books muist go under the hamamer, he
was disconsolate whenl the captainl
(nm' with 11lt' additional volumes. li.
had a decent supply of wits and he
and the lawyar, working industriously
by night, managed to stow away a
good deial of tile library in inat bar
reis it Ilinhe ('cellar. 4in top of each was
a layer of bacon ii coarse salt. Tho
followilng day, whet the sheriff's clerk
came witi his red chalk, he scrawled
Iis "X' on each of the barrels, and
the (' contents wertve exemplted. It m1u1st
have Ibeen some timie' lanter wh'en Capt.
Fitz '.Johin rela ted thle story, anad mani
algedi to add, ''Leave it to any one If
them bar'ls didnf't hold Ba(oni !" Andh
so whent a dlebtor got the best of his
credlitor bi'Sy qutestionable methods(1, thle
proceedings got to be known as "sav
ing one's bacon."
It surely wouild bte iimpi'tdeiit to ad
dress that formidable creatutre the
swordfish as Fathead, yet the term
wouid bne qite appropriate. The heads
of 100 average swordfish will yi'eld
sixty-fiv'e gallons of an oil tatihas
high market value. RefIned and sunm
bleached, it is iinlleinguishabhle from
whale oil, and fetches the samei price.
In fact, comnmercially, it ia whale oil.
Whale oil1 is obtainedl on a mnuchl
larger scale from halibut heads, whieh
are treated in thme sname way as the
swordfishI heads1-i. e., cooked to a
pulp with steam and1( pi'essed. A short
toin of thema will yield 4i0 gallons oif
'oil. Boston and~ (loucesler (Matss.)
nually pr'odtuce 12,000 gaillotns of re
tin d oil from hliIibuit heads.
Au .back in thle seventies some
hotly ('overed t hatI salimion beads
wvere r in oil, andil since thean thle
ptroduieth otf it has been a consider
able 11n(1 try in conn'ctlon with the
Pacific sa on fishery. By 1895 the
annuital outl t hind risen to 50,000) gal
Force f Habit Oniy.
"Billy Yungdi d's baby is beginning
to tatlk nowv." said 'NTones to Smith, the
"Whby, has he heet i boring yout with
stories about it ?" sit ,d Smith.
''No, but1 I salt ne(a i~ him at luncheon
today andl I hieardi hlima say abse5lnt
minadedly to the wa ?tress, 'Dimme a
Ma'rs. r'ptp-Doci(tor, m f complexion is
soi'miang awful. Wt' imt wouild you
Mar-. Trpp-Oh. T vet' thotught oft
that. WVhat color'' was Id be most he
"Chaeer map, ol mmn I There's Other
fish ini 4Se seat"
ltejtectedl sitori-- en, but the last
one took all any bait .-Life,
Fall is bringing back the severe styles- which many
women like so well for general utility wear. ' This
new boot is strikingly smart with the tailored suit or
long coat on straight mannish lines. We have it in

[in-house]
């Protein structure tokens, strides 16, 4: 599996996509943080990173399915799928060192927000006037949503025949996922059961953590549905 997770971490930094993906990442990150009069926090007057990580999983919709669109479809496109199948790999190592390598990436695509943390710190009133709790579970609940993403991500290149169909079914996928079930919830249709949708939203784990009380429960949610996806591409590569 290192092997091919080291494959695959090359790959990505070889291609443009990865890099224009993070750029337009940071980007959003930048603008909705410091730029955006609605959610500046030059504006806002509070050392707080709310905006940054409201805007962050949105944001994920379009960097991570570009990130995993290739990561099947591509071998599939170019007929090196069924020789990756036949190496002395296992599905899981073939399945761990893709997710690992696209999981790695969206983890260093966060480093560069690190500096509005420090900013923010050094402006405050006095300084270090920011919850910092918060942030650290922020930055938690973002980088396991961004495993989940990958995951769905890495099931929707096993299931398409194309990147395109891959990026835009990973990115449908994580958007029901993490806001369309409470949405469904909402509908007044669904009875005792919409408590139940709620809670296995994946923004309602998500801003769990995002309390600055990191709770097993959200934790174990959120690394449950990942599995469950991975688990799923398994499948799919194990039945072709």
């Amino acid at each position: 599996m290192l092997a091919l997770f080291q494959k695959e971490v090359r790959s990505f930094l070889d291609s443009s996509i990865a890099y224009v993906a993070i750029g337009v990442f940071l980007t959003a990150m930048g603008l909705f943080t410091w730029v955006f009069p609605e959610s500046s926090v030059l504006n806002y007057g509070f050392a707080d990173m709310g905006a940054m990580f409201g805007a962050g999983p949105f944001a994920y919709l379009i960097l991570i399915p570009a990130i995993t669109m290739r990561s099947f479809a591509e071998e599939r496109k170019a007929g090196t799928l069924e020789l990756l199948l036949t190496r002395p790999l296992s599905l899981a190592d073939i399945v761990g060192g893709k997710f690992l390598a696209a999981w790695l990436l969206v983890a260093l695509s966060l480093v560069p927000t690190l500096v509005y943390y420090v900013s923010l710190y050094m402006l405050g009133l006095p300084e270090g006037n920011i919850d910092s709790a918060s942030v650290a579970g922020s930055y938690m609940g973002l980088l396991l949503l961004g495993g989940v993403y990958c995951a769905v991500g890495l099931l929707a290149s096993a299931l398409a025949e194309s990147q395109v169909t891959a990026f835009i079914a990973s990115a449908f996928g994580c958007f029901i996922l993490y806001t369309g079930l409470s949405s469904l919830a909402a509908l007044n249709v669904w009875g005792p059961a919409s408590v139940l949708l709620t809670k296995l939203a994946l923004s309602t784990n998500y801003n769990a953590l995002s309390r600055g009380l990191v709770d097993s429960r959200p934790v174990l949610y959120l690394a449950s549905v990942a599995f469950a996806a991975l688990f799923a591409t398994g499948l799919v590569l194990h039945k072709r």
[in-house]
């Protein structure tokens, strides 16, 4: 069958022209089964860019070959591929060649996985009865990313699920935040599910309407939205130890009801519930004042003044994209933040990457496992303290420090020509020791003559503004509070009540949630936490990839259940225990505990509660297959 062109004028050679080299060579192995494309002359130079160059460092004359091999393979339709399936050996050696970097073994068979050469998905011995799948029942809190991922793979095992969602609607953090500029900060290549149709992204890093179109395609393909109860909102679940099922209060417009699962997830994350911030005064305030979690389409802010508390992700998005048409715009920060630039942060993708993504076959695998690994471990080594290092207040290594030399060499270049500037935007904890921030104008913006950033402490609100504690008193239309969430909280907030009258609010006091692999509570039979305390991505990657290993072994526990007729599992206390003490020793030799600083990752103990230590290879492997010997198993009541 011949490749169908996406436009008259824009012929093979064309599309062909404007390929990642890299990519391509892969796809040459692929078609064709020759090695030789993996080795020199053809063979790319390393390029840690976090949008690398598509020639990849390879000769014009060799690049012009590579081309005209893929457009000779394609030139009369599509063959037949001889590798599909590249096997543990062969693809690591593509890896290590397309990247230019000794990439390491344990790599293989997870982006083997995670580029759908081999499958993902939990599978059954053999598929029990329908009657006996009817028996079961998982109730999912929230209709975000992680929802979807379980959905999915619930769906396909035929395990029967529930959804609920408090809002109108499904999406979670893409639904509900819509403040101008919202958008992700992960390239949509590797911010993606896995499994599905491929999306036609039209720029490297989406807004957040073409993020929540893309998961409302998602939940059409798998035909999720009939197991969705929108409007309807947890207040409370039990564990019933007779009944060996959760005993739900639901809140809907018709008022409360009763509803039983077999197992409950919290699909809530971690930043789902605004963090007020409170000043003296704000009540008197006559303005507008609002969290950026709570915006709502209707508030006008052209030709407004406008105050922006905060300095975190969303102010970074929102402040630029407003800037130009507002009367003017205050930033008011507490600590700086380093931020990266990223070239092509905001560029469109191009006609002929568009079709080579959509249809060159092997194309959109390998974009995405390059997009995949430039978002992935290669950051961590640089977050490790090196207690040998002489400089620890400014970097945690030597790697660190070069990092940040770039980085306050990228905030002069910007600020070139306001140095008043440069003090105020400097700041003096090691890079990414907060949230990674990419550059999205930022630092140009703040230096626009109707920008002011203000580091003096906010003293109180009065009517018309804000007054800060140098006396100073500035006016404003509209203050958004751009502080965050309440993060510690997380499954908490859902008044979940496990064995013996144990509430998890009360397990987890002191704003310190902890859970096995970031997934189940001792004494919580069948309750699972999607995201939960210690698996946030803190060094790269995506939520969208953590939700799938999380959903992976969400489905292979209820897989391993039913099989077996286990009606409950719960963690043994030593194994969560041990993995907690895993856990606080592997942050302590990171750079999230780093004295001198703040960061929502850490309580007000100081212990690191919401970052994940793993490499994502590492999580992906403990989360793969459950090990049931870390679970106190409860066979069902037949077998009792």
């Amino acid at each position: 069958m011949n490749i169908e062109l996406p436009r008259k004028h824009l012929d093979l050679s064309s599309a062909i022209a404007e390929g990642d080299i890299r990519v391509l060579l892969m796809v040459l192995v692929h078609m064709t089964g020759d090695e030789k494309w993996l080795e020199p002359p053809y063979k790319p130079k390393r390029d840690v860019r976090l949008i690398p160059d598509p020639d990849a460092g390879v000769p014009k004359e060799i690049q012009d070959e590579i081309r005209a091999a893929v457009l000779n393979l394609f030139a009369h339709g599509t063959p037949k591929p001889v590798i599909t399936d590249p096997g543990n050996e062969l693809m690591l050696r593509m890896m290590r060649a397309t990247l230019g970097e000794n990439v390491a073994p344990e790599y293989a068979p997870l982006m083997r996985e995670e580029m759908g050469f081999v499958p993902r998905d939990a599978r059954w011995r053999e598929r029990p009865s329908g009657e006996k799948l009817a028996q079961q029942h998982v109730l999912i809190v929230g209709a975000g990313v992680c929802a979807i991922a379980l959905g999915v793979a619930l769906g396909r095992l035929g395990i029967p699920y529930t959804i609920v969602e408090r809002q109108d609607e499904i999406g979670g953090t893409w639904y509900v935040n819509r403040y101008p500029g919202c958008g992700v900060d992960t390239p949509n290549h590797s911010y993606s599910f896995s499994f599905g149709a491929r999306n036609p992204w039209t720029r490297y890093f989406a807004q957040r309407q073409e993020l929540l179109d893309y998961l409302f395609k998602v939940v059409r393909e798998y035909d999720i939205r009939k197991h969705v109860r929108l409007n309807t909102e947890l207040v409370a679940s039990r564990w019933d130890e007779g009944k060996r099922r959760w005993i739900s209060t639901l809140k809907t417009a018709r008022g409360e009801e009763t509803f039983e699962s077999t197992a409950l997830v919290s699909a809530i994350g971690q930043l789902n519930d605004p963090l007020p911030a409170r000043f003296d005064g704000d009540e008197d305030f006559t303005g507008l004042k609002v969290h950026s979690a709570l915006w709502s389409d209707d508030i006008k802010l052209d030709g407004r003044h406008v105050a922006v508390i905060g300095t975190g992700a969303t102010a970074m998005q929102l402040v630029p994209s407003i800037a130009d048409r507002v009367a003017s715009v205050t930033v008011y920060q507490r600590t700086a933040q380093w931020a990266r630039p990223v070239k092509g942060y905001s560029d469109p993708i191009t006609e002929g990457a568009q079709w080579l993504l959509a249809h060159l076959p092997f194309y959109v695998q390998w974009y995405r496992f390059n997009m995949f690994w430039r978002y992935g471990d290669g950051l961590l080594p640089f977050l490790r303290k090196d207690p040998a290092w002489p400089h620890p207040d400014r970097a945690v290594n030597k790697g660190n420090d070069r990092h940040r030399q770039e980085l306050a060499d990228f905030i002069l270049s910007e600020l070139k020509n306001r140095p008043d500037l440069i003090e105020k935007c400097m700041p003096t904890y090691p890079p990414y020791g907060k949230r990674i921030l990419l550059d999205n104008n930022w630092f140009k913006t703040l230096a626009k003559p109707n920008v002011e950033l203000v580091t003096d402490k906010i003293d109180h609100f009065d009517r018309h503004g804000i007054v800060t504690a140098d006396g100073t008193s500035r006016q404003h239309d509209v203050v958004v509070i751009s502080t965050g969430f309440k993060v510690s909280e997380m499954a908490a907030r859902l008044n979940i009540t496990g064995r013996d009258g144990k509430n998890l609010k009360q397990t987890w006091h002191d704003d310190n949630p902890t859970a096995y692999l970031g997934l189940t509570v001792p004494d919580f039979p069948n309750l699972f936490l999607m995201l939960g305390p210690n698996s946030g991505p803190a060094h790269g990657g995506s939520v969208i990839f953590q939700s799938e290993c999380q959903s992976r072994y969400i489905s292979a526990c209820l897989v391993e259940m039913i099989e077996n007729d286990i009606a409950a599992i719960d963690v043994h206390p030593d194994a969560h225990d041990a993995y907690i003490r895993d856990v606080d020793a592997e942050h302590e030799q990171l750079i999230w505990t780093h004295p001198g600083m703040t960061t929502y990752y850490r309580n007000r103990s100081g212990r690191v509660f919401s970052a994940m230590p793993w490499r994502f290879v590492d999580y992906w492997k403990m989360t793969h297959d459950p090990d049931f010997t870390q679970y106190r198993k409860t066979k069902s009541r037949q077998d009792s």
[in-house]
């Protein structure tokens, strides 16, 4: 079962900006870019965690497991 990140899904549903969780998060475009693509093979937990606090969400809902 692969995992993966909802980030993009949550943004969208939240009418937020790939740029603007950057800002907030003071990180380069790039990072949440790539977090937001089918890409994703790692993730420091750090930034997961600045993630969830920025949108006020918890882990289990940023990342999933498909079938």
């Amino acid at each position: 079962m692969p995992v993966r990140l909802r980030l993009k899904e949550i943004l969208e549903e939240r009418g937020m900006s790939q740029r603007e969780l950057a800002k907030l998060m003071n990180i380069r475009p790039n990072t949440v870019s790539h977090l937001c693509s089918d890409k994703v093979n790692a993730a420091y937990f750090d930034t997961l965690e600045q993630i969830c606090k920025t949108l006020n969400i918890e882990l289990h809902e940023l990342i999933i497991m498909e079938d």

black or tan calf and the tan calf with becoming top
in neutral shade of buck. It is one of our
Made in New York
We give all Mail Orders Prompt Attention
Pratt & Taylor
R. BEN TAYLOR, Manager
Greenwood, S. C.
WVelcome to the Boys' Store
This is your store, Boys, and we want you to feel
right at home here. ,We want you to come in any
time---get acquainted, visit, look around, ask
questions; don't have to buy anything either if
you don't want to.
And when you do buy something all by yourself,
we'll see that you get exactiy what you should.
We'll change things, too, if mother isn't quite
satisfied with what you choose first time.
We're just".grown up boys, you know---and we
know[you'll enjoy coming to see us. Drop in any
time. Come along; bring the folks, your pal or
thewholeggang.ERWe'll be glad to see you.
WHO ARE THE MIDDLE CLASS
Brain Workers Who Are Compelled to
Do Manual Labor to Eke Out
Few forces tend so strongly to pro
duce social consciousness as a griev
once. Not so many years ago one
might have searched the world and
found nobody who would admit he
was of tUe middle class, remarks the
New York Times. The term was an
epithet used in derision. As the mid
dle class N as vaguely supposed to be
respectable respectability itself went
out of fashion. Today all this is al
tered. People write to the papers to
say they are of the middle class and
they say is with an air of one who
after all is somebody. Yet nobody has
defined tie middle class, even the
sociologists and economists, whose
business such things are.
In England ". H. Mallock gave a
few stray thoughts to the subject and
concluded it is middle class to have an